May 2012 Article

This Month's Article - May 2012
The Richmond & Alleghany Railroad
 
Before James Serene moved to Albemarle, Virginia to purchase land and build a soapstone works in a village that would later become Alberene, the Richmond & Alleghany Railroad was chartered by the Commonwealth of Virginia to purchase the properties of the James River and Kanawha Canal company.  This creation of a railroad line along the James River provided for a much needed conveyance for farmers, merchants, and industrial enterprises that would allow new markets to be tapped and to continue the tradition started by the canal of a freight and passenger route connecting the larger cities of Virginia and allowing interchange with other railroads which reached across the nation.  In May of 1880, the Richmond & Alleghany was presented with a deed to the canal and a requirement to build the railroad from Richmond to Clifton Forge, Virginia within 16 months. According to the Hinton News (WV) newspaper column, "Railroad Recollections" by Roy C. Long in the October 17th, 2006 issue, "Construction began immediately and by June 1881, a total of 175 miles of track had been laid using the old tow path of the canal for a roadbed.  The work was progressing at a rate of two miles a day and was expected to reach Clifton Forge within the next two months."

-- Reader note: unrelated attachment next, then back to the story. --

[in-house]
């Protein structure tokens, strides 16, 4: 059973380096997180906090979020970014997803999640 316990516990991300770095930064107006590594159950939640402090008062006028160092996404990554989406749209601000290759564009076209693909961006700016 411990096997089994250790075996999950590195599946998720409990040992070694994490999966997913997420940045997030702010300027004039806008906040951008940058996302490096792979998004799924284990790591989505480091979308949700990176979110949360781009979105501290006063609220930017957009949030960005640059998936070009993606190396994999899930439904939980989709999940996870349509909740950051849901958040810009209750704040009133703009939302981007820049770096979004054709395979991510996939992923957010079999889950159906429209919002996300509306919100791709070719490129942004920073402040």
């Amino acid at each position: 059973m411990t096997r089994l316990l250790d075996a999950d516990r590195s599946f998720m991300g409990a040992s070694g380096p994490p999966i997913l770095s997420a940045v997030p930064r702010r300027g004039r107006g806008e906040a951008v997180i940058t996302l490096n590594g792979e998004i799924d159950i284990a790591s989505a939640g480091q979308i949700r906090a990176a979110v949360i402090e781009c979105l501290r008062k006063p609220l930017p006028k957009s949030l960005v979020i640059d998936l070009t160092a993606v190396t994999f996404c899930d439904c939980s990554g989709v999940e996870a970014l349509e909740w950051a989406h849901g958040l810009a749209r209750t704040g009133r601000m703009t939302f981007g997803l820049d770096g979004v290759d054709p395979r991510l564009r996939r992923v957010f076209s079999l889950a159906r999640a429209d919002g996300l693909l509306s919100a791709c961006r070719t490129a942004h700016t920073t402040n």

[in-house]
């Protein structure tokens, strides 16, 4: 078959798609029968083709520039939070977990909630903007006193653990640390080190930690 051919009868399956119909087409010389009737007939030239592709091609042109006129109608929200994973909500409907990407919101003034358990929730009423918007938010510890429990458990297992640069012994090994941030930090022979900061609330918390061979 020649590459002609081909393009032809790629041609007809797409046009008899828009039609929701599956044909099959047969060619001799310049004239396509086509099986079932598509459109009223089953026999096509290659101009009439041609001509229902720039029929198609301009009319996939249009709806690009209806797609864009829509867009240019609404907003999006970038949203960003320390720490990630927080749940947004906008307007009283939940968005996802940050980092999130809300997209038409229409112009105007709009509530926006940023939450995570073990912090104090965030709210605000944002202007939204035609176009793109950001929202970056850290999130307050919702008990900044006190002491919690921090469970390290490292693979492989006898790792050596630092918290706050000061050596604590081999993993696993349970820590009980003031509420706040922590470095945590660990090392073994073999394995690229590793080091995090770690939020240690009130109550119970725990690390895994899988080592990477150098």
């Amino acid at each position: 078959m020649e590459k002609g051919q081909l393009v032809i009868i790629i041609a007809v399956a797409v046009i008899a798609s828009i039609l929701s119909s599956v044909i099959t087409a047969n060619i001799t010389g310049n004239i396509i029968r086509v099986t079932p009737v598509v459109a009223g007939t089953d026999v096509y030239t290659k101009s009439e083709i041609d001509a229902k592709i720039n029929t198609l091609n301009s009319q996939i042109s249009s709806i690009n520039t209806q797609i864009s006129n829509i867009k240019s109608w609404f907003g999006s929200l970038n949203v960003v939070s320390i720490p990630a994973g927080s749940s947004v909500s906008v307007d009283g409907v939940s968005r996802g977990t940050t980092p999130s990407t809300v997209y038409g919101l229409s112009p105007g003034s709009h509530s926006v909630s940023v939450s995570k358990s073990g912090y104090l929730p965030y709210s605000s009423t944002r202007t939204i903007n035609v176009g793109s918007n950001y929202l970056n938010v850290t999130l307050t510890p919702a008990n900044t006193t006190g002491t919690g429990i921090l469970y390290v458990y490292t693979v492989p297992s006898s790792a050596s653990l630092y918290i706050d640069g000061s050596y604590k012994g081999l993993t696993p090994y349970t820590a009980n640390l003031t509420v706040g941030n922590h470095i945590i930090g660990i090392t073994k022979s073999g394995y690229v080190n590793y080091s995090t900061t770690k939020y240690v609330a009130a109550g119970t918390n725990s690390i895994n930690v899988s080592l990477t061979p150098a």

B257cdB25 -  Richmond and Alleghany Railroad begins laying railroad track on the tow path of the old James River and Kanawha Canal tow path ca. 1880.
B257cdB25 - Richmond and Alleghany Railroad begins laying railroad track on the tow path of the old James River and Kanawha Canal tow path ca. 1880.  (Use of photo courtesy the Scottsville Museum)
 
The approximate 77 miles between Richmond and Warren, Virginia where the future Alberene Railroad would eventually interchange, was completed in the first months.  The Scottsville Museum graciously provided the photograh here of ties being set out for the commencement of laying track along the canal tow path near the town.  Warren was an important point on the former James River Canal where a cable ferry had been founded crossing the river allowing access to the canal for farmers and merchants from the south side.  Warren was also situated along Ballinger Creek which flowed into the James River and alongside which the route
of the Alberene Railroad would be built northward to serve the Albemarle Soapstone Company.